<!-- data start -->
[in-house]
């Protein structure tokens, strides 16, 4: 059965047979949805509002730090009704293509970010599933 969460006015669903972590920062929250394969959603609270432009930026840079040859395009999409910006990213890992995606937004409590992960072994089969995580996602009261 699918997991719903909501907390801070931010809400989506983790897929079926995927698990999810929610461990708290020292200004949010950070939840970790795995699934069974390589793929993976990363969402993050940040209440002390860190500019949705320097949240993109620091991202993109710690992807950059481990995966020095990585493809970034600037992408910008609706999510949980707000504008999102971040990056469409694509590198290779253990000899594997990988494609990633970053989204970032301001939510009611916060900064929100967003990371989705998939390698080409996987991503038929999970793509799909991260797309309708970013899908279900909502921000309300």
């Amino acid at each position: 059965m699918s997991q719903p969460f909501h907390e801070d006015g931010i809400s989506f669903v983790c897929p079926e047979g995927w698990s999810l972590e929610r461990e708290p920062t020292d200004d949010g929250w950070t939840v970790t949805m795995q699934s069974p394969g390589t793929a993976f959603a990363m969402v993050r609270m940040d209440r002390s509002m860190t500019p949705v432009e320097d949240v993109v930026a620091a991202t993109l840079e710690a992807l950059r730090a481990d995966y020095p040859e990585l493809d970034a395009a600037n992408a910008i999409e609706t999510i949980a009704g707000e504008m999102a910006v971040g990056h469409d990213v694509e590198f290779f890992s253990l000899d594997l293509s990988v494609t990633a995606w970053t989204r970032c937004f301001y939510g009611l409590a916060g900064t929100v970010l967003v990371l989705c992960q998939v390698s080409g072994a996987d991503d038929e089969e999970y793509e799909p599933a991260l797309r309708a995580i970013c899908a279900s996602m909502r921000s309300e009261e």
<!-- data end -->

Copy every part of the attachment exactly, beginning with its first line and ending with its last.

[in-house]
């Protein structure tokens, strides 16, 4: 059965047979949805509002730090009704293509970010599933 969460006015669903972590920062929250394969959603609270432009930026840079040859395009999409910006990213890992995606937004409590992960072994089969995580996602009261 699918997991719903909501907390801070931010809400989506983790897929079926995927698990999810929610461990708290020292200004949010950070939840970790795995699934069974390589793929993976990363969402993050940040209440002390860190500019949705320097949240993109620091991202993109710690992807950059481990995966020095990585493809970034600037992408910008609706999510949980707000504008999102971040990056469409694509590198290779253990000899594997990988494609990633970053989204970032301001939510009611916060900064929100967003990371989705998939390698080409996987991503038929999970793509799909991260797309309708970013899908279900909502921000309300």
């Amino acid at each position: 059965m699918s997991q719903p969460f909501h907390e801070d006015g931010i809400s989506f669903v983790c897929p079926e047979g995927w698990s999810l972590e929610r461990e708290p920062t020292d200004d949010g929250w950070t939840v970790t949805m795995q699934s069974p394969g390589t793929a993976f959603a990363m969402v993050r609270m940040d209440r002390s509002m860190t500019p949705v432009e320097d949240v993109v930026a620091a991202t993109l840079e710690a992807l950059r730090a481990d995966y020095p040859e990585l493809d970034a395009a600037n992408a910008i999409e609706t999510i949980a009704g707000e504008m999102a910006v971040g990056h469409d990213v694509e590198f290779f890992s253990l000899d594997l293509s990988v494609t990633a995606w970053t989204r970032c937004f301001y939510g009611l409590a916060g900064t929100v970010l967003v990371l989705c992960q998939v390698s080409g072994a996987d991503d038929e089969e999970y793509e799909p599933a991260l797309r309708a995580i970013c899908a279900s996602m909502r921000s309300e009261e």